Italy’s Left Tops Prime Ministerial Poll, Monti Second

Silvio Berlusconi is unlikely to return to power in Italy, according to the latest poll.

Pier Luigi Bersani speaks at a Democratic Party event in Bologna, Italy, February 24
Pier Luigi Bersani speaks at a Democratic Party event in Bologna, Italy, February 24 (Partito Democratico Emilia Romagna/Vincenzo Menichella)

A CISE survey published in the Italian newspaper Il Sole 24 Ore on Sunday found that the country’s left-wing leader, Pier Luigi Bersani, is in the lead to win the premiership.

Incumbent prime minister Mario Monti, who has announced he will contest February’s election leading a coalition of centrist parties, places second. Former prime minister Silvio Berlusconi is in third place.

Berlusconi’s comeback

Berlusconi, who hopes to return to government for a fourth time, has managed boost support for his right-wing Il Popolo della Libertà in recent weeks with a fierce anti-German campaign and overtaken comic Beppe Grillo’s Euroskeptic Five Star movement as the third party in the polls.

Many Italians blame Germany for the austerity measures Monti has imposed on them.

No pact

On Saturday, Berlusconi accused his successor of plotting with the left, but centrist leaders deny an accord.

“Our initiative was not born with the support of the PD,” said Pier Ferdinando Casini, head of the Christian Democrats, referring to Bersani’s Democratic Party. “Until election day what’s important is aiming for the majority.”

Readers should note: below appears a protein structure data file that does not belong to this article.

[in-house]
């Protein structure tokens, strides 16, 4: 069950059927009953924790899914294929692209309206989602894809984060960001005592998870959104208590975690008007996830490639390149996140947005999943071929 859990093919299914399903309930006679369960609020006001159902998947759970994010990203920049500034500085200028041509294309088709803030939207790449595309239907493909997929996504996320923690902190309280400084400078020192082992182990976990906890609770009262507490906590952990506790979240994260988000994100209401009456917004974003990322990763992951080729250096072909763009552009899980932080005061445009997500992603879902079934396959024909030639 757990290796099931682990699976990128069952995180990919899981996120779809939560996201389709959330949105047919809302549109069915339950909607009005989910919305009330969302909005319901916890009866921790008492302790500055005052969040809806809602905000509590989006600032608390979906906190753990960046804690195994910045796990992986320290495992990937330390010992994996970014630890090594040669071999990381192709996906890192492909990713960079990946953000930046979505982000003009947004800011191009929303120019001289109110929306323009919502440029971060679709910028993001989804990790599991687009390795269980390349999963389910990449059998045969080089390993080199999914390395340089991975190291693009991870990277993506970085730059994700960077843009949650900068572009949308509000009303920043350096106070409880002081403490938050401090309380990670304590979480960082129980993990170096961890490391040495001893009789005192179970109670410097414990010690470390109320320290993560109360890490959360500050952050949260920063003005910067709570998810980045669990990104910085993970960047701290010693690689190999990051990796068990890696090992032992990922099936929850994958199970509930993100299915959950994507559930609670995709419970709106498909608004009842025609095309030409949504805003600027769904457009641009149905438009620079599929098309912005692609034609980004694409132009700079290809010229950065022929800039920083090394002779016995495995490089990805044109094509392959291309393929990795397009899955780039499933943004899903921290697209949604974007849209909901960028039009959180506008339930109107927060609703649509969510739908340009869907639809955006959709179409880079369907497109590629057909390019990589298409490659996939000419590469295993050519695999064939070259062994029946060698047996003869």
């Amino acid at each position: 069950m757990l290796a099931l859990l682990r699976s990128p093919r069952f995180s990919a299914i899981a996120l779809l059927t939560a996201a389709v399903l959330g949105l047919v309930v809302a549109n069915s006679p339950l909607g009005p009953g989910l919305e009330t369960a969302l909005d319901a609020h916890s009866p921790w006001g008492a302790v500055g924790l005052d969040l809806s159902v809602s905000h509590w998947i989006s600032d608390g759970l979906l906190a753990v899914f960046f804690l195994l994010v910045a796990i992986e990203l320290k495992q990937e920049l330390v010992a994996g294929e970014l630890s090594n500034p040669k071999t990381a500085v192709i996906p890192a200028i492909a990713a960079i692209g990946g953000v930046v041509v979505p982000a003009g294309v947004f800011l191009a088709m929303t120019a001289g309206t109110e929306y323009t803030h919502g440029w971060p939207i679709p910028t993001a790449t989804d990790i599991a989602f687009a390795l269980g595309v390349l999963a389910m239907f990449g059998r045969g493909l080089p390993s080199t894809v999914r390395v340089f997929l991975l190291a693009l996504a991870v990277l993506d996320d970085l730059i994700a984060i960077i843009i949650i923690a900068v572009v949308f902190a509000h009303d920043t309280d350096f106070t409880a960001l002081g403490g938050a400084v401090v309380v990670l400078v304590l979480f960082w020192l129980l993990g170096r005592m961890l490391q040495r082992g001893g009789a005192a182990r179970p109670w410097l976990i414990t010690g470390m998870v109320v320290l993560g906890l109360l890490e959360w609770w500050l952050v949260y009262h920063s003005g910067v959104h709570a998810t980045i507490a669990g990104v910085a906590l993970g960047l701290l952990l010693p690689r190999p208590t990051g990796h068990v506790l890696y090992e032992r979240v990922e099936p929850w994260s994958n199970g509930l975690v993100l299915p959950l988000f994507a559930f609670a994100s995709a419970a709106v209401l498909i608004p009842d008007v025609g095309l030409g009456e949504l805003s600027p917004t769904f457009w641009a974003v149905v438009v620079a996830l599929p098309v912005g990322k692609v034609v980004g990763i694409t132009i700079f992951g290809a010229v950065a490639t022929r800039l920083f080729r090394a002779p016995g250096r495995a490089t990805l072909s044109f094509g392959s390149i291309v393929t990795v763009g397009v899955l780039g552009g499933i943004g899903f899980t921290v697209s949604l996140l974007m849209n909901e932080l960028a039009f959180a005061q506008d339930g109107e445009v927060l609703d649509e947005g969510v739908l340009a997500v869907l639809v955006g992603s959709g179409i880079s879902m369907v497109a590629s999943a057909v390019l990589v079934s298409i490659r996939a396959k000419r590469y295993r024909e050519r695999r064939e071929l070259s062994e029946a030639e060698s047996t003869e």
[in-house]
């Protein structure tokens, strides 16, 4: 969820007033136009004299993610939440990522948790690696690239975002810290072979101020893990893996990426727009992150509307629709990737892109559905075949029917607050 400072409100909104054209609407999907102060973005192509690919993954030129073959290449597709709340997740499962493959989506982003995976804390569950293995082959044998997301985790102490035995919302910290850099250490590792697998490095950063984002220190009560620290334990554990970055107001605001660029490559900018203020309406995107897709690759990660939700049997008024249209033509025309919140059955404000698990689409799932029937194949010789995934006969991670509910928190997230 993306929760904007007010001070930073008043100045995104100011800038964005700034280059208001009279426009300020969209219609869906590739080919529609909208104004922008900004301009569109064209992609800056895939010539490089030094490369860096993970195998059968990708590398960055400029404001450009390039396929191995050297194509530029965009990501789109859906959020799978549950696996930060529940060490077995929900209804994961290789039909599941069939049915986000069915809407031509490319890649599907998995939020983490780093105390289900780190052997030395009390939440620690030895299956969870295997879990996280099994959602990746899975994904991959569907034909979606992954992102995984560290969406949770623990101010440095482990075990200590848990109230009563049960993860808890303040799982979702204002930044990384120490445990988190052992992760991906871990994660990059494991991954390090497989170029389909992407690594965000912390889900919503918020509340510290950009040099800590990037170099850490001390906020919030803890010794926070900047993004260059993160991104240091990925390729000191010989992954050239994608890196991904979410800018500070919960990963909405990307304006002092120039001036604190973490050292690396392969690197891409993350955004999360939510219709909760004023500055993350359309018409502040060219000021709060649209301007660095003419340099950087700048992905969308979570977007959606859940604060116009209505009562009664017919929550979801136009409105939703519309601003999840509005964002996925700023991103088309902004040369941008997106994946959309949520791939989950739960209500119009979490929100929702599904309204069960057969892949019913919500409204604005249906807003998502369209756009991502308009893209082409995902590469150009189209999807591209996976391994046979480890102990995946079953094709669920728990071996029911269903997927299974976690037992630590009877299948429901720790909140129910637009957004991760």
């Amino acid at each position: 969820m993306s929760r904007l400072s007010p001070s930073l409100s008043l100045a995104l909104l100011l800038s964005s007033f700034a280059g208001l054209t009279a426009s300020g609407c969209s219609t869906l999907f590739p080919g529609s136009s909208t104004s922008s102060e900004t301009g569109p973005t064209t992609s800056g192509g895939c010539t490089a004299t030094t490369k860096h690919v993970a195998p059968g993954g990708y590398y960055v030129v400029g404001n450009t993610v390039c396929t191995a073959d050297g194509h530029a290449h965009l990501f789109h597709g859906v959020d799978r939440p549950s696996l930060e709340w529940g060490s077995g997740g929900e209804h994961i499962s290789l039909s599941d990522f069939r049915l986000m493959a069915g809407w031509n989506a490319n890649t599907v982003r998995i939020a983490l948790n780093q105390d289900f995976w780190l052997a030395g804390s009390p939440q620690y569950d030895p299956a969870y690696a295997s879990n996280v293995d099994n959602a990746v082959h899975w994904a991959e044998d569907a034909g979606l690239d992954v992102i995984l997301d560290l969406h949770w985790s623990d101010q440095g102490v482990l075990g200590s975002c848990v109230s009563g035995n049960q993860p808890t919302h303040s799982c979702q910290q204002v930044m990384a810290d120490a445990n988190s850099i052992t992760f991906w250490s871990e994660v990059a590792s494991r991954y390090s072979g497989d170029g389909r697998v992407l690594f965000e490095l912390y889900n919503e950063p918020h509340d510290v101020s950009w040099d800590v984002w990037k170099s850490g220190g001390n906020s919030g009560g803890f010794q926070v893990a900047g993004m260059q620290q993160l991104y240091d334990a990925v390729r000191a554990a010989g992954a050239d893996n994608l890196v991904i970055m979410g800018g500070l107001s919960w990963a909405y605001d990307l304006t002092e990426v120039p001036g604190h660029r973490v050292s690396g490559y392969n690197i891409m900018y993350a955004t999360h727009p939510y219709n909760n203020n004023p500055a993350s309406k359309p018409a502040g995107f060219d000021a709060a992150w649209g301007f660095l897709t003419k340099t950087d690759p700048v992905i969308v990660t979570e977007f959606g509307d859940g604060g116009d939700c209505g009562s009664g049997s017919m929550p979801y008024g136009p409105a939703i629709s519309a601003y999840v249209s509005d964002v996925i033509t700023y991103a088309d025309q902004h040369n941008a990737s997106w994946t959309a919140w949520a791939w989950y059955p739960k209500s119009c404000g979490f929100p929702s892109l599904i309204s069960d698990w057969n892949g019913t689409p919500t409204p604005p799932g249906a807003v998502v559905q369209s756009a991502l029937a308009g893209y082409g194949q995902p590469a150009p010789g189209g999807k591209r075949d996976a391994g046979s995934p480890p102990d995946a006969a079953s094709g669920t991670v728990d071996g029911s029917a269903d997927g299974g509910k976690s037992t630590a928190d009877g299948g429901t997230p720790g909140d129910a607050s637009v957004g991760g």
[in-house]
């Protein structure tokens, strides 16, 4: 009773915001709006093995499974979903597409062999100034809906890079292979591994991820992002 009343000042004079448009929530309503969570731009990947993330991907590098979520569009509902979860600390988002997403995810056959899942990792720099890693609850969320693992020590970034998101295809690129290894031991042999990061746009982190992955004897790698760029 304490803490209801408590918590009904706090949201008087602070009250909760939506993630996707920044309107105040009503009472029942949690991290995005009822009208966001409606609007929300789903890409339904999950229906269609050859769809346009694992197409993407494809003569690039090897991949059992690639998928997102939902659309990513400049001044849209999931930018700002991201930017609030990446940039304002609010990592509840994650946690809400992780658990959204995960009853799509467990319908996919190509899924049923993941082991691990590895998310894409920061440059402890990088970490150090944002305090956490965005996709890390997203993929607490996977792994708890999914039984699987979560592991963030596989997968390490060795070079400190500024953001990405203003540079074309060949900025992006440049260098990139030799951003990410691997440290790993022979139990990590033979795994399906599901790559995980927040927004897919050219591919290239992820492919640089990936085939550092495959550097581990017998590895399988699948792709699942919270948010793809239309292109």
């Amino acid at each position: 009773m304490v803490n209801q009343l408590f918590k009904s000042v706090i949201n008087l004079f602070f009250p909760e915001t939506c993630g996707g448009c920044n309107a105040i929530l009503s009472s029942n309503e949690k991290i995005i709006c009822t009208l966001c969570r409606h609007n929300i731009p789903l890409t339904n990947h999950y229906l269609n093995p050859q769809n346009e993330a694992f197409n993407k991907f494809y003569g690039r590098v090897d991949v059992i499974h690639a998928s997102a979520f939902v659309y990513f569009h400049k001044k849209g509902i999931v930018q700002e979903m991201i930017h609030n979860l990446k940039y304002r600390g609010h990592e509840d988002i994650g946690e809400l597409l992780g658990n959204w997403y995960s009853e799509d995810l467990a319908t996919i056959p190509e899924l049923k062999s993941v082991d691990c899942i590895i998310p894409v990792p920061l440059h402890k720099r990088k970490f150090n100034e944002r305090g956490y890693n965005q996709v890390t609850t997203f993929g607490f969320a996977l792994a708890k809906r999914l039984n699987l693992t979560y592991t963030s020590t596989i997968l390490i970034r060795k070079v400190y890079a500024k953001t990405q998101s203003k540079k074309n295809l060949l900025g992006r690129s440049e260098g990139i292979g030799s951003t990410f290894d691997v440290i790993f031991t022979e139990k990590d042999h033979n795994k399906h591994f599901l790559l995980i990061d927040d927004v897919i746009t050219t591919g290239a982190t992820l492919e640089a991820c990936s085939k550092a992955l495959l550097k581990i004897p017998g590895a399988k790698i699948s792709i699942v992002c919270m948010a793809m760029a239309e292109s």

Monti’s legacy

Even if the left wins a majority of the seats in the lower house of parliament, Bersani will probably need the support of centrist parties in the Senate to form a government.

Both the Democrats and Berlusconi’s Il Popolo della Libertà backed Monti’s reforms until the latter withdrew its support in December.

The left has pledged to continue Monti’s program, but with a stronger emphasis on job growth.

Berlusconi has promised to scrap an unpopular property tax and threatened to leave the euro unless Germany responds to Italian demands.

“Either Germany understands that the ECB must act as a real central bank and therefore print money or unfortunately we will be forced to leave the euro and return to our currency,” he said in a television interview two weeks ago.

Austerity

Few Italians want to leave the euro, but Monti’s austerity program is even less popular, even if its effect has been lackluster.

The former European commissioner has managed to shrink the deficit by raising taxes and reducing spending, but labor reforms were watered down under pressure from the left while attempts to liberalize industries met fierce resistance from entrenched business interests.

Monti nevertheless enjoys the support of the business community as well as the nation’s Catholic Church.

Berlusconi’s support is strongest in the south, which has traditionally lagged behind the rest of the country.

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